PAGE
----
But it didn’t matter what Sosa (or Sele) did, because the Mets couldn’t hit Kyle Davies. Two days after Tyler Clippard pitched the game of his life, Davies had the greatest game in his (that includes little league, I checked).

Kyle Davies — certainly you’ve heard of him? If you’re in a fantasy league, he wouldn’t be on your team — even in a deep, NL-only league. He had a 5+ ERA coming into this game, and typically has trouble getting past the FOURTH inning (in this contest, he pitched through, ahem, the 8th). The offensive juggernauts known as the Rockies, Nationals, and Marlins have beaten the crap out of Davies — yet against the Mets he’s something akin to a young Jim Palmer. Somebody please ‘splain dis to me?

Davies didn’t look dominating; in fact, the Mets seemed to hit him pretty well. But they couldn’t put anything together with less than two outs, and were often the victims of bad calls or bad bounces.

The sixth inning was particularly painful, and a microcosm of the ballgame. Carlos Beltran led off by hitting a rocket right at Kelly Johnson. Then Carlos Delgado worked himself into what should have been a comfortable 3-1 count, but the home plate umpire screwed ‘los and called a high and outside pitch strike two to make the count 2-2 — he struck out swinging on the next pitch. To top off the inning, David Wright hit a screamer right at Edgar Renteria. In the boxscore, it looks like a simple 1-2-3 inning, and to the sabermetricians, it’s boiled down to BABIP. For those who witnessed it, it’s termed AGITA.


Paul LoDuca and Carlos Beltran combined for five of the Mets’ eight hits. Whoop-dee-doo.

Beltran went the other way for a double to left-center in the 8th — a very good sign, since we haven’t seen him going to left very much this year. Nice to see him going with the outside pitch, rather than trying to pull it.

A bright spot? There was one: Ambiorix Burgos pitched two scoreless innings of mop-up duty. He gave up one hit and struck out one on 22 pitches, with a few clocked north of 95.

Next Game

The pressure is on Oliver Perez to be the stopper once again. He faces Chuck James in another TBS-derived 7:35 PM start. The Mets banged James around for 10 hits and 6 runs in 5.1 innings the last time they faced him; let’s see more of the same.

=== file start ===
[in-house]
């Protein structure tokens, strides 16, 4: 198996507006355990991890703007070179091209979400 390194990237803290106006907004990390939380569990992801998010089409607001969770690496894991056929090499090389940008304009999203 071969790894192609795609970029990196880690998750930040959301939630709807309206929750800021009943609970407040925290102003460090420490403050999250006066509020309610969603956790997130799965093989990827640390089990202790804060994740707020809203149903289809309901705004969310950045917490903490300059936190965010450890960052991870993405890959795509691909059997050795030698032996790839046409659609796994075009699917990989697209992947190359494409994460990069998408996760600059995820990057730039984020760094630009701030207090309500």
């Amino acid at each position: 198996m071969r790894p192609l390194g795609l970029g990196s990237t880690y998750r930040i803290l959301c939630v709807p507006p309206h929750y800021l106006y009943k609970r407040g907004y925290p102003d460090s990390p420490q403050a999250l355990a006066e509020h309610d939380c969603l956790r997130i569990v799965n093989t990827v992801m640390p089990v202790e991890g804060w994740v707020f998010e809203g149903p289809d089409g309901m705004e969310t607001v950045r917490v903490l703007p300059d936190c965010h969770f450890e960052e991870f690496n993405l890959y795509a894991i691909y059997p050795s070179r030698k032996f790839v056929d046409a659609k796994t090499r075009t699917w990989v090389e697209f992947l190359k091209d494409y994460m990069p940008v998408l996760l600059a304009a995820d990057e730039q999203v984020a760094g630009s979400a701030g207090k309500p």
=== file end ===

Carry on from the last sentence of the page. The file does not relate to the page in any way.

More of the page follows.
9 Questions: Atlanta Braves

Inspector Clouseau hunting down the MetsWith two and a half games separating the Mets and Braves at the beginning of another three-game series between the two teams, we’re lucky enough to get some inside information from Kristi Dosh, one of the excellent writers over at Chop-N-Change, a popular Braves blog.

Read on for the top 9 questions regarding the series (why not 10? because we’re different!) …

1. Tough series in Fenway … no doubt the Braves are glad to be going home. How much of the two losses to Boston were due to the mental mind games of playing in Fenway Park? Were there any other significant factors?

Anthony Lerew has now admitted to having elbow pain recently, it came as no surprise that he got beat up on early and had such a short outing on Saturday. I’m sure most Braves fans would agree with me that we’re sick of young pitchers who hide their arm pain. I’m all for sending Lerew back down to give him time to heal and to mature.

Hudson losing, however, was a surprise – at least based on his performances so far this season. Red Sox fans called it though, citing his lifetime 1-4 record and 7.92 ERA at Fenway. Either his pitching isn’t suited to Fenway or he has some serious mental issues about playing a few hundred feet from the Green Monster!

4. This is shaping up to be an exciting race between the Braves and Mets — and the Phillies are starting to come on as well. What will the Braves have to do — other than exile Mark Redman — in order to take the NL East pennant?

Along with exiling Mark Redman, the Braves need to clone Smoltz and Hudson to fill two more spots in the starting rotation. Kidding, of course, but in all seriousness, the Braves have got to have another quality starter in order to make it to the playoffs. My prediction is that we’ll part ways with Jarrod Saltalamacchia in order to score a solid starter.